Astronomers throughout the Southern Hemisphere are keeping watch on a brilliant exploding star in the southern sky, wondering if the show is nearly over or just beginning.
Ever since the discovery of the supernova--a giant star going through its final death throes--scientists have been waiting for the star to grow brighter, but it has remained about the same magnitude as when it was first sighted on Feb. 24 by Ian Shelton of the University of Toronto, using the Carnegie Institution's Las Campanas observatory in Chile.
No one was quite sure exactly what to expect, because supernovae are rarely observed at such an early stage. Generally, astronomers discover that a star has "gone supernova" only by coming across the debris long after the star had exploded.
What makes this supernova so exciting to astronomers is that it is the closest one to Earth since 1604, in the Large Magellanic Cloud, a galaxy so close to the Milky Way that it is considered a companion galaxy.
"It's something you tell your grandchildren about one day," said Ealine Sadler, who was at the Cerro Tololo Inter-American Observatory in Chile when the star was discovered.
Many astronomers were disappointed when the star did not brighten as quickly as they had expected, but the Royal Greenwich Observatory in England has come up with a possible explanation. It is one of many facilities around the world reporting findings to the Central Bureau for Astronomical Telegrams at the Smithsonian Astrophysical Observatory in Cambridge, Mass.
Scientists with the Royal Observatory said that whether the star brightens or grows dim during the next few days depends on the stage of its evolution at the time it was discovered. Based on historical records of similar events, the proper sequence should be for the supernova to first brighten, then level off, then brighten much more before quieting down.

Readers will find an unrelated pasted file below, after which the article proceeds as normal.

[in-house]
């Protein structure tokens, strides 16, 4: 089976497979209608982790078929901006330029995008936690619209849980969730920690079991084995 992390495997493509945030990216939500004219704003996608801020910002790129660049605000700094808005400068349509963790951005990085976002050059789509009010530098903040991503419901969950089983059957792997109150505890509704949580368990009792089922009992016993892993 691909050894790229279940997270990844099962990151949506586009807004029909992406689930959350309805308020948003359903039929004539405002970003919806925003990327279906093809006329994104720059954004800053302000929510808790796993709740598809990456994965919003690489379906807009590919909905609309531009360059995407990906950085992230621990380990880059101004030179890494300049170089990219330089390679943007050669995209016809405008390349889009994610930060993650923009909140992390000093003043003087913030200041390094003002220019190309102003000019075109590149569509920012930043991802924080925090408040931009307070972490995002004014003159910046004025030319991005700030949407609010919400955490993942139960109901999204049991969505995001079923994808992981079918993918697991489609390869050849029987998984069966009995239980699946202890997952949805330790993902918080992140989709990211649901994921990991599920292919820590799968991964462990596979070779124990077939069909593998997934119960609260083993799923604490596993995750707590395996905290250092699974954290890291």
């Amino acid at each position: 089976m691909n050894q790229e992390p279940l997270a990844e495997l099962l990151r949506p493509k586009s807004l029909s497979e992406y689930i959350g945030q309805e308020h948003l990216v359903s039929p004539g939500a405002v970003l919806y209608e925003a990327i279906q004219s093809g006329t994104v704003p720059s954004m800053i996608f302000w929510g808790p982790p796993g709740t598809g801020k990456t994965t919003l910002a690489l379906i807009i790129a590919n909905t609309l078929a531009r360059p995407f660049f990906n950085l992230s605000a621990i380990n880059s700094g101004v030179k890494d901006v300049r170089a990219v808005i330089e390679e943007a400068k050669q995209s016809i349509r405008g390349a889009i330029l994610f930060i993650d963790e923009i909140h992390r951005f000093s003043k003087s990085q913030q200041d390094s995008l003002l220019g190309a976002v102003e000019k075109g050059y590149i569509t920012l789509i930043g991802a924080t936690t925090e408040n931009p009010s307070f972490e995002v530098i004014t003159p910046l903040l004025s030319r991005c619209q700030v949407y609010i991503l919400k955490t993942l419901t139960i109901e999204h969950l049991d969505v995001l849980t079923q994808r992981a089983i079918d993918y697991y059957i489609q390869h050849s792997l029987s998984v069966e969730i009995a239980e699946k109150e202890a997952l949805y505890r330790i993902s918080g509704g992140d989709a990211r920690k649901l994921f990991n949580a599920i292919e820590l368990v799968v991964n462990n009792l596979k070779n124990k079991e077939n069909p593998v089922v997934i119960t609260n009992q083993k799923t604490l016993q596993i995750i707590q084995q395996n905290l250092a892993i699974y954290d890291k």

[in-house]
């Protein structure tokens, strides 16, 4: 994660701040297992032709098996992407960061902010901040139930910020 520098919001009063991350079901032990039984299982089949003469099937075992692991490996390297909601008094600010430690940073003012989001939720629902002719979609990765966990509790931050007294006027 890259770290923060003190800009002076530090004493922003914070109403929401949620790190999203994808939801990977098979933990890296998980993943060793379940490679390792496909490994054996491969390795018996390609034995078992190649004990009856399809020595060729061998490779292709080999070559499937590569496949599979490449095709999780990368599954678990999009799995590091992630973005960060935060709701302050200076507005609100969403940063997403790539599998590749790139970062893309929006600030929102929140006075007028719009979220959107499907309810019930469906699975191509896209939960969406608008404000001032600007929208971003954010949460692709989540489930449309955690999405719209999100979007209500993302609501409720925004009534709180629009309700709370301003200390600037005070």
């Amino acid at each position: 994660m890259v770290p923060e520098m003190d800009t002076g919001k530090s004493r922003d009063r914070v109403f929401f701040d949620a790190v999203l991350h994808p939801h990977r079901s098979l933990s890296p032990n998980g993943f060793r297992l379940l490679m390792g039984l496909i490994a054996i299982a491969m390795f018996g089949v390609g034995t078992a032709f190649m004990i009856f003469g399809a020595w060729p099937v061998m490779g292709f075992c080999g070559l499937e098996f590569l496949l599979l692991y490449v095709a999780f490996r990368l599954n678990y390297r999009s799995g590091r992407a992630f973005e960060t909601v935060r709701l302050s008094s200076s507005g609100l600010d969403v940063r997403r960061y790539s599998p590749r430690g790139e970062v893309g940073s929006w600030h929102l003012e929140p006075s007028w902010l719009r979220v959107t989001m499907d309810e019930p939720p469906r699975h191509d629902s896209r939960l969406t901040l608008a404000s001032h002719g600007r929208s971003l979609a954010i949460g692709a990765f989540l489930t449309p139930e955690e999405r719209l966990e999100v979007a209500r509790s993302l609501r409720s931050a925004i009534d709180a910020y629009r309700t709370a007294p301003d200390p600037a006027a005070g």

So if the supernova, known only by the number 1987A, is as young as scientists believe it is, it should suddenly become much brighter around the middle of this month, according to the Royal Observatory. If it is now at its maximum brightness, it should remain there until early July before dying down.
Whatever it does, there seems to be no end to the excitement among astronomers who have seen the supernova, viewed as a once-in-a-lifetime opportunity.
Sadler said astronomers who have been assigned time on telescopes in the Southern Hemisphere dropped whatever they were doing to turn their instruments on the supernova whenever possible.
Star Grows Redder
"Just about everybody would jump for something like this," she said.
Sadler said she observed the supernova for four or five nights, adding during that period it became redder in color. She said one probable explanation for the change is that the star is enveloping itself in a cloud of gas.
That, too, is of interest to astronomers because it is generally believed that exploding stars are the fuel the universe uses to create new stars and new galaxies.
Meanwhile, astronomers from Johns Hopkins University, who are at the Las Campanas Observatory, said their observations revealed that the supernova resulted from the explosion of a very large star "at least eight times the mass of our sun."